Loyalist James Astle is my 5X great grandfather. Through the decades – yes, decades – I’ve gathered tidbits of his life from marriage until death, but I’ve never found a shred of evidence as to his parentage, or the parents of his wife, Elizabeth McLane/McLean, for that matter.
I’ve written about my Astle family several times through the years, but I don’t think I’ve blogged about all the puzzle pieces I’ve found at one time. For this post, a timeline will do nicely to put the facts about James and his family in chronological order.
First, James was probably born
on Mars in England around 1745. Both he and his wife, Elizabeth McLane, appear to have been of legal age when they married as no permissions are mentioned in the church record.
There are NO other Astles or McLane/McLean persons who married in Dutchess County in the same time period as James and Elizabeth except for one Mary McLean who married Heugh McGuire on 25 January 1780 in Amenia, Dutchess, New York. Nothing further has been found on this couple.
James Astle died in Northumberland County, New Brunswick, Canada before 15 March 1815 when the notice of his estate administration was published.
Timeline of Loyalist James Astle’s Life
1770, 23 Nov – married Elizabeth McLane, Dutch Reformed Church, Schenectady, New York
1773, 17 May – daughter Hannah born
1773, 1 June – daughter Hannah buried
1773 – James Astle took out a mortgage on a lot in the Kayoderoserra Land Grant
1774, 19 June – daughter Angelica baptized, Schenectady, NY
c1778 – birth of Hannah, who married Benjamin Davis, and is thought to be James’s daughter, probably in New York
c1779 – birth of son John, probably in New York
c1783 – son Daniel born in Quebec, possibly Sorel
1784 – James Astle Sr. and James Astle Jr. on Paspebiac, Quebec passenger list
c1785 – birth of son Joseph, reported as New Brunswick in the census, but likely Quebec, based on the 1786 census, below
1786 – Quebec Census – James Astle, tailor, married – had females aged 12 and 7, males 6, 2 and 1 in his Paspebiac, Quebec, Canada home
c1788 – birth of Elizabeth, who married John Mitchell, and is though to be James’s daughter, probably in Quebec
1789 – Aug 1800 – lived in Restigouche, Chaleur Bay, based on a deposition given by James on 26 February 1801
1801 – received land on the Miramichi River;
1802 – Overseer of Fisheries, Miramichi
1805, March – served on a grand jury
1806, March – Overseer of the Poor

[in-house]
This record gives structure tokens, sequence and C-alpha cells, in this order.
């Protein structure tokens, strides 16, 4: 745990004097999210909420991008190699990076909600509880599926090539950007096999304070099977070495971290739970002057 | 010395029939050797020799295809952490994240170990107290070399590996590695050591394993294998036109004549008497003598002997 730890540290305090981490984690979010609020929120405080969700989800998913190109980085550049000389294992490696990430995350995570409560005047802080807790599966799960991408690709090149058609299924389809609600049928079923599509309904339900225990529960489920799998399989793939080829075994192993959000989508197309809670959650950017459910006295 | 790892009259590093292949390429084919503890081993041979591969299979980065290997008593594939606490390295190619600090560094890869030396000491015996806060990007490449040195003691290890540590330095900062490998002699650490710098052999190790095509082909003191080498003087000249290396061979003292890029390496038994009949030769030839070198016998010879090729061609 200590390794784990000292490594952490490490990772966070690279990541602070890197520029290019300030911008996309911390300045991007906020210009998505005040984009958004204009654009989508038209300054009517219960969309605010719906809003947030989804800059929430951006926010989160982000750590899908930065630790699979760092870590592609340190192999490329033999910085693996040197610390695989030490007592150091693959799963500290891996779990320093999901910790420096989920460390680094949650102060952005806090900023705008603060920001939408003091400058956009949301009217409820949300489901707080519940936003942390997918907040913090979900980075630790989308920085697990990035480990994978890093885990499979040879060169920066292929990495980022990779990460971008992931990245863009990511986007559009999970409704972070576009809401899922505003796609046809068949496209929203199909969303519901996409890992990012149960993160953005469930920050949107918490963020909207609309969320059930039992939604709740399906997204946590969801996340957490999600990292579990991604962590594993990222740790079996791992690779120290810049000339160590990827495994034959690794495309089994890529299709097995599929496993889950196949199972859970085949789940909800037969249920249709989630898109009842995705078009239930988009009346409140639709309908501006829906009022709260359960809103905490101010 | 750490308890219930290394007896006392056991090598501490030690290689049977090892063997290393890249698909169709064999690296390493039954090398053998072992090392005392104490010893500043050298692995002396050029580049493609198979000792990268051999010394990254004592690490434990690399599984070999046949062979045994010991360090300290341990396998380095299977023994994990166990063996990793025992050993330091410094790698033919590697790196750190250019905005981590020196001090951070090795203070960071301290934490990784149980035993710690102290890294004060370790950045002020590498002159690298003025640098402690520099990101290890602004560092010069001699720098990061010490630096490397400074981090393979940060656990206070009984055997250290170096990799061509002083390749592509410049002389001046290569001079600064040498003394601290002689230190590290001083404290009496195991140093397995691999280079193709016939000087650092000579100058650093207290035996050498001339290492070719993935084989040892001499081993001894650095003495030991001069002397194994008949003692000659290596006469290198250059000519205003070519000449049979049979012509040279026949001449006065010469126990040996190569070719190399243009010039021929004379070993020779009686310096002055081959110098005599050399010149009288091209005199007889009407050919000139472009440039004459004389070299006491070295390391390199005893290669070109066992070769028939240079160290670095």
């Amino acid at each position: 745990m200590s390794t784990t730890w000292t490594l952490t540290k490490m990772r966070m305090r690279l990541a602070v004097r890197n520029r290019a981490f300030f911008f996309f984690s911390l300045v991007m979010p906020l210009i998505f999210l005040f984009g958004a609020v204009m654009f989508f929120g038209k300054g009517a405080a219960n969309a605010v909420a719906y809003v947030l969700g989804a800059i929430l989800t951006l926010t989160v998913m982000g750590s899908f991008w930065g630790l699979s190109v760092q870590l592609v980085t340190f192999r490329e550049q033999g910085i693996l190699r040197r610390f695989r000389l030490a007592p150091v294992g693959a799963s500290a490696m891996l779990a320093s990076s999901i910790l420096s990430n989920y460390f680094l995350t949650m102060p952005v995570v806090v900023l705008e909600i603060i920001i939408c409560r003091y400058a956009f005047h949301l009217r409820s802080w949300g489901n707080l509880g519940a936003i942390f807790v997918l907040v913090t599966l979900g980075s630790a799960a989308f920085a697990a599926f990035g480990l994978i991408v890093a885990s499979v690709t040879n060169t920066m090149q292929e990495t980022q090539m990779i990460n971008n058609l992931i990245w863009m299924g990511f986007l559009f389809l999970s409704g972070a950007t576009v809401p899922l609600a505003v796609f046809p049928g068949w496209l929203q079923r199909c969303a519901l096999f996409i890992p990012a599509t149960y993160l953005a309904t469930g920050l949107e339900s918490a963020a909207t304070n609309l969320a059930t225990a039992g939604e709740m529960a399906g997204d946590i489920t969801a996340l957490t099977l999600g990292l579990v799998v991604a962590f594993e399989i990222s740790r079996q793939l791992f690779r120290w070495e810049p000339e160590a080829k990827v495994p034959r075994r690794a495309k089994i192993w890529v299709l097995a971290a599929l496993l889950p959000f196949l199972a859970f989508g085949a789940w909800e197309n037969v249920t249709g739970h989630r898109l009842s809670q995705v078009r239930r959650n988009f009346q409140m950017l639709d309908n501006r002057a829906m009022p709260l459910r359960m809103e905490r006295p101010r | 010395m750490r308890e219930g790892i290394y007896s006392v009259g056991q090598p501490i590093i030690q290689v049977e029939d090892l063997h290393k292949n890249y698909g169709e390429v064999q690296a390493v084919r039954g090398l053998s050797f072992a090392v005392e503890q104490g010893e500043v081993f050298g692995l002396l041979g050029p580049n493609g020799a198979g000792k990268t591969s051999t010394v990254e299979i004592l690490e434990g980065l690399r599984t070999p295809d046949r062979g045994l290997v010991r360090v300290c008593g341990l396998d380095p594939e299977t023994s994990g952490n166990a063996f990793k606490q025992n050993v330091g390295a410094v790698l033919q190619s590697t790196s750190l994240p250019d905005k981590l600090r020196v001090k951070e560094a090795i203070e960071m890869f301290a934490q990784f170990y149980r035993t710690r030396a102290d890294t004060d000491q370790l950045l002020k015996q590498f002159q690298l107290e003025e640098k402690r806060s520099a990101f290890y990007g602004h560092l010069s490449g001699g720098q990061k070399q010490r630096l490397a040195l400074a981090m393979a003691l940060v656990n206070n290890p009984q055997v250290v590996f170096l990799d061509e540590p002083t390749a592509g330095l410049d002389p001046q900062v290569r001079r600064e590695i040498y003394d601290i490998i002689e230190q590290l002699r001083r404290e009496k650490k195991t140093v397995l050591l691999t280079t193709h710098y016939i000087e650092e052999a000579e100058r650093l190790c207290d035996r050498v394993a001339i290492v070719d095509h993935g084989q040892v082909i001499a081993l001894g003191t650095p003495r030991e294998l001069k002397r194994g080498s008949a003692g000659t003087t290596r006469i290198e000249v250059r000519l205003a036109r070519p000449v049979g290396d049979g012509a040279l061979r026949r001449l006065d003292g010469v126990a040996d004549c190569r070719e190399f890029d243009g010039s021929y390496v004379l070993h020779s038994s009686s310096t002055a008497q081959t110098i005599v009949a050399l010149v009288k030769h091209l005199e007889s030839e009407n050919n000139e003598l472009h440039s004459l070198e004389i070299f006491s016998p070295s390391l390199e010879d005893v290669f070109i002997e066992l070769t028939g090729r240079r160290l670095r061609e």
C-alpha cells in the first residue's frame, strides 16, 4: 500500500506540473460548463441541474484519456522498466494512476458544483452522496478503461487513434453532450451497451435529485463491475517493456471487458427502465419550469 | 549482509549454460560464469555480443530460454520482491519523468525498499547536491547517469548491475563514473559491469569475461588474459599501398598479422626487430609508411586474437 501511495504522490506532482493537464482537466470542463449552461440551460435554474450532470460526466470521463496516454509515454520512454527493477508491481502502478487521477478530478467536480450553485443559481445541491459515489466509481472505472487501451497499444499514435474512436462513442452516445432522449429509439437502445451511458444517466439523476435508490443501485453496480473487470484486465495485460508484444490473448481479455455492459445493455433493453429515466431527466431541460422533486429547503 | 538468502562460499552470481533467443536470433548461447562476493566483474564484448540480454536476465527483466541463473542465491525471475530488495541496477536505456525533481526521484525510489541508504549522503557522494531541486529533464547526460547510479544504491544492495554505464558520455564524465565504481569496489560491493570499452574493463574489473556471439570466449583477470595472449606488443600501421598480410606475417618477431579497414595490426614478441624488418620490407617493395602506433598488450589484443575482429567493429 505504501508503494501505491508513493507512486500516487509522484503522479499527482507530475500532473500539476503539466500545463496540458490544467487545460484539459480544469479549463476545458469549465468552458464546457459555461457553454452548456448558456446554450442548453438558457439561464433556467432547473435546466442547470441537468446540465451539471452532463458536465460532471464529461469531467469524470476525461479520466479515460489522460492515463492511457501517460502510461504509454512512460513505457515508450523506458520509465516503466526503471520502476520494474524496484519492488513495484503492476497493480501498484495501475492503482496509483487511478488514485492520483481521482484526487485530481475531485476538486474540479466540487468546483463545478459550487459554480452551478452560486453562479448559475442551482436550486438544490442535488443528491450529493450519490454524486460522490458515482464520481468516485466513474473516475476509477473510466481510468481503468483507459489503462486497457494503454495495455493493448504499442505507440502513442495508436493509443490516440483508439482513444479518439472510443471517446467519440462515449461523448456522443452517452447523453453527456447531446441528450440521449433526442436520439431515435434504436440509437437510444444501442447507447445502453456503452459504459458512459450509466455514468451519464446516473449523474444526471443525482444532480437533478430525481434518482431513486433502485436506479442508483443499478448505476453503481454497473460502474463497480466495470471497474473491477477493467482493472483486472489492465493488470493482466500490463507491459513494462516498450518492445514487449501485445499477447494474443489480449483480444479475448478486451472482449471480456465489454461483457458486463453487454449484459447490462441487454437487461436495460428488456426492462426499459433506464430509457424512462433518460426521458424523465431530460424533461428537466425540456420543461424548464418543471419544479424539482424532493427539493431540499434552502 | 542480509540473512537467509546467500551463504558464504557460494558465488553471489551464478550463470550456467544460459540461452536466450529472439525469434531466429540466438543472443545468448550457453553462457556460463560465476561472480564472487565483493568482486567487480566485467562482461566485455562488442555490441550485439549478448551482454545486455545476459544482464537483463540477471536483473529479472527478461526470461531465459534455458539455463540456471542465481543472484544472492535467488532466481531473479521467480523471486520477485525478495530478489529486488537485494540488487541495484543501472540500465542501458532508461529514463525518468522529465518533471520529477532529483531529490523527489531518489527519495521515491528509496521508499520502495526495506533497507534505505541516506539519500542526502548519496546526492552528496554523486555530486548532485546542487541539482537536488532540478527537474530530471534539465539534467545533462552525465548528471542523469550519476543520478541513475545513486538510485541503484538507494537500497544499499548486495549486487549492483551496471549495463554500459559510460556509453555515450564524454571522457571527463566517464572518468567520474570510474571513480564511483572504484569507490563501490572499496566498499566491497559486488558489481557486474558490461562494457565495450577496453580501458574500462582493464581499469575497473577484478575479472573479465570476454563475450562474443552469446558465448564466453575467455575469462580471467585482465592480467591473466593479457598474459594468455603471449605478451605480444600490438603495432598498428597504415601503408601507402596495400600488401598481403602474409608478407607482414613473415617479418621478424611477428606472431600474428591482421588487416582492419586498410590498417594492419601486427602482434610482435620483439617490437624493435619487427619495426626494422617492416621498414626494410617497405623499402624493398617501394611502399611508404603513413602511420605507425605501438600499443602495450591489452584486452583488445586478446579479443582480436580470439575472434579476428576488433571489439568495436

1807, March – reappointed Overseer of the Poor
1809 – Poundkeeper, Miramichi
1809, 20 June – land grant of 400 acres on the Miramichi River
1815 – Overseer of the Poor
1815, 15 March – Notice published for estate administration of James Astle
1820, 3 April – Widow Elizabeth Astle released her dower rights on land James had owned.
Next, let’s look at a map to see where James made his homes:
Source: Google Maps
Before the start of the American Revolution, James lived and married in Dutchess County, New York.
Exactly how he and his family traveled from Schenectady to Quebec, and his whereabouts from 1774 until the 1783 end of the American Revolution, are unknown.
I am a huge believer in the FAN (Friends, Associates, Neighbors) Club and often use this method to gather information about ancestral families.
While this method works well with the Astle records in Canada, it has proved to be a failure in New York and the American colonies, with the few exceptions noted in the timeline.
ASTLE is an extremely uncommon surname in the American colonies. It sometimes is spelled as ASTILL or ASTLES.
There is a Benjamin Astill who left a Suffolk County, Massachusetts will in 1738. He was from Jamaica, had a wife and three children and named brothers living in England.
There is a Daniel Astle who served in the British Army in New York during the French and Indian War. However, he is too young to have a son marrying in 1770. He could perhaps be a brother of James Astle (who named a son Daniel), but attempts to pinpoint Daniel’s origins in England have not been successful.
In my timeline above, I noted the 1784 Paspebiac lists included one James Astle Sr. and a James Astle Jr. There are descendants of each James – both 4X great grandsons – who have taken Y-DNA tests that indicate a likely common ancestor within about 6 generations.
Although both Jameses were in Paspebiac at the same time, my James (Sr.) and his family arrived in the brig Polly, while (unmarried) James Jr. arrived in the Snow Liberty and had active military service during the war. While James Sr. and family removed to Restigouche and then the Miramichi area, James Jr. settled in New Carlisle, Quebec, where he married and had a large family. James Jr. died in 1823, at the reported age of 64 years, giving a birth year of around 1759.
Unless my James was significantly older than my estimate and had an earlier marriage (no evidence found), then he is too young to be the father of James Jr. Cousins or even uncle-nephew are definitely possibilities, though.
While the Astle surname was rare in colonial America, that wasn’t the case in England and the counties most likely to be the home of the two James Astles are Derby, Stafford and Cheshire.
There is an Astle Project on FamilyTree DNA. However, it is very small and needs lots of English Astles to take a Y-DNA test and share their results. If your surname is ASTLE and you are aware of your English origins, please consider taking a Y-DNA test.
I think the only way more might be learned about the origins of both James Astles is through DNA testing. The paper trails seem to end with the 1770 New York marriage.